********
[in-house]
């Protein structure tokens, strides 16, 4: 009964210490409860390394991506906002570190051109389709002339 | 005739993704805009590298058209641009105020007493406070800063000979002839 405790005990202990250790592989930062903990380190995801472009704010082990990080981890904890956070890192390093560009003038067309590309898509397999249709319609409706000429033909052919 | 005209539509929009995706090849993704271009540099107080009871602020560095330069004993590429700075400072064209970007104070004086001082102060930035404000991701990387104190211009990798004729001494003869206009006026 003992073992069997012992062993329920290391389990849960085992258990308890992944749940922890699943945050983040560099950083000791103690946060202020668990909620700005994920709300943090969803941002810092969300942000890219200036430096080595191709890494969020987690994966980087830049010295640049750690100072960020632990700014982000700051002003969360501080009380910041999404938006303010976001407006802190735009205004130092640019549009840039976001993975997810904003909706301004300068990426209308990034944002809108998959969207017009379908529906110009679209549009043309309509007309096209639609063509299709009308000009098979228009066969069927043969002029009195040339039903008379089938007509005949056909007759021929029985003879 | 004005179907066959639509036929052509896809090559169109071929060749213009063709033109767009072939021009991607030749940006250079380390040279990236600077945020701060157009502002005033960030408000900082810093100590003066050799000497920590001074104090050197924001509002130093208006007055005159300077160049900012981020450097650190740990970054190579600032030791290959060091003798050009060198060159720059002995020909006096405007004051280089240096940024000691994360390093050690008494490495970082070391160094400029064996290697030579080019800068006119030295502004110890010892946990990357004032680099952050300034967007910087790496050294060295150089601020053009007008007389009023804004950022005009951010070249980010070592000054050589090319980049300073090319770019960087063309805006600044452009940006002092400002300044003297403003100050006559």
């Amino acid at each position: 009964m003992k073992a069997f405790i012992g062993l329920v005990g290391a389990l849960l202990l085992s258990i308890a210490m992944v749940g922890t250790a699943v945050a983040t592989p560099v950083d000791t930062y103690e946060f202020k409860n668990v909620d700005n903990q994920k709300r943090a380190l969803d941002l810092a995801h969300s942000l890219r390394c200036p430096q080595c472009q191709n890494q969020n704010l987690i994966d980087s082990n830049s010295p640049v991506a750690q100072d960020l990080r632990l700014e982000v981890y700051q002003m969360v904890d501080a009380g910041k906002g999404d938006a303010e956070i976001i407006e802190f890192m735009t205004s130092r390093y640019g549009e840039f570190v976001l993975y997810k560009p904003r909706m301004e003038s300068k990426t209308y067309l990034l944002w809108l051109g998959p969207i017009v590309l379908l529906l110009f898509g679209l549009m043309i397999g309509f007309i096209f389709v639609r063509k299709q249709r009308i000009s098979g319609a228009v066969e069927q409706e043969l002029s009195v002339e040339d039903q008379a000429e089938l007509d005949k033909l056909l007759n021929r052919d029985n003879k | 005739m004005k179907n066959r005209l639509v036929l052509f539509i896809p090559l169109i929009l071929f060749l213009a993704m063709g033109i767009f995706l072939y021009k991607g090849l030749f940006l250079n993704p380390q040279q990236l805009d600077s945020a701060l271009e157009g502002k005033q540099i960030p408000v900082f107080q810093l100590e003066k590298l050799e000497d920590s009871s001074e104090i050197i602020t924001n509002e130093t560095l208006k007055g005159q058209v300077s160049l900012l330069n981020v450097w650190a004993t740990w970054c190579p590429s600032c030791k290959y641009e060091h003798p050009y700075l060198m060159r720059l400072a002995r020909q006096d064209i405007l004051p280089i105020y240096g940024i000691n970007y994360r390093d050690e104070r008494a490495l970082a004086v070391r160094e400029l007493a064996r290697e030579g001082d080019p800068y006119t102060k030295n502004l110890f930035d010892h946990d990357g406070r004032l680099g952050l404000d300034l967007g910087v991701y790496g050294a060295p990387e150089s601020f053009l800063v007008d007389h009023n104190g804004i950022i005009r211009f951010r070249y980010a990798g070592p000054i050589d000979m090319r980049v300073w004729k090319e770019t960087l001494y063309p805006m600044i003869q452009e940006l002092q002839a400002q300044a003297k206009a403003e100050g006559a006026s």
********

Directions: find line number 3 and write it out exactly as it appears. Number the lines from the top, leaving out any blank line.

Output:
């Amino acid at each position: 009964m003992k073992a069997f405790i012992g062993l329920v005990g290391a389990l849960l202990l085992s258990i308890a210490m992944v749940g922890t250790a699943v945050a983040t592989p560099v950083d000791t930062y103690e946060f202020k409860n668990v909620d700005n903990q994920k709300r943090a380190l969803d941002l810092a995801h969300s942000l890219r390394c200036p430096q080595c472009q191709n890494q969020n704010l987690i994966d980087s082990n830049s010295p640049v991506a750690q100072d960020l990080r632990l700014e982000v981890y700051q002003m969360v904890d501080a009380g910041k906002g999404d938006a303010e956070i976001i407006e802190f890192m735009t205004s130092r390093y640019g549009e840039f570190v976001l993975y997810k560009p904003r909706m301004e003038s300068k990426t209308y067309l990034l944002w809108l051109g998959p969207i017009v590309l379908l529906l110009f898509g679209l549009m043309i397999g309509f007309i096209f389709v639609r063509k299709q249709r009308i000009s098979g319609a228009v066969e069927q409706e043969l002029s009195v002339e040339d039903q008379a000429e089938l007509d005949k033909l056909l007759n021929r052919d029985n003879k | 005739m004005k179907n066959r005209l639509v036929l052509f539509i896809p090559l169109i929009l071929f060749l213009a993704m063709g033109i767009f995706l072939y021009k991607g090849l030749f940006l250079n993704p380390q040279q990236l805009d600077s945020a701060l271009e157009g502002k005033q540099i960030p408000v900082f107080q810093l100590e003066k590298l050799e000497d920590s009871s001074e104090i050197i602020t924001n509002e130093t560095l208006k007055g005159q058209v300077s160049l900012l330069n981020v450097w650190a004993t740990w970054c190579p590429s600032c030791k290959y641009e060091h003798p050009y700075l060198m060159r720059l400072a002995r020909q006096d064209i405007l004051p280089i105020y240096g940024i000691n970007y994360r390093d050690e104070r008494a490495l970082a004086v070391r160094e400029l007493a064996r290697e030579g001082d080019p800068y006119t102060k030295n502004l110890f930035d010892h946990d990357g406070r004032l680099g952050l404000d300034l967007g910087v991701y790496g050294a060295p990387e150089s601020f053009l800063v007008d007389h009023n104190g804004i950022i005009r211009f951010r070249y980010a990798g070592p000054i050589d000979m090319r980049v300073w004729k090319e770019t960087l001494y063309p805006m600044i003869q452009e940006l002092q002839a400002q300044a003297k206009a403003e100050g006559a006026s």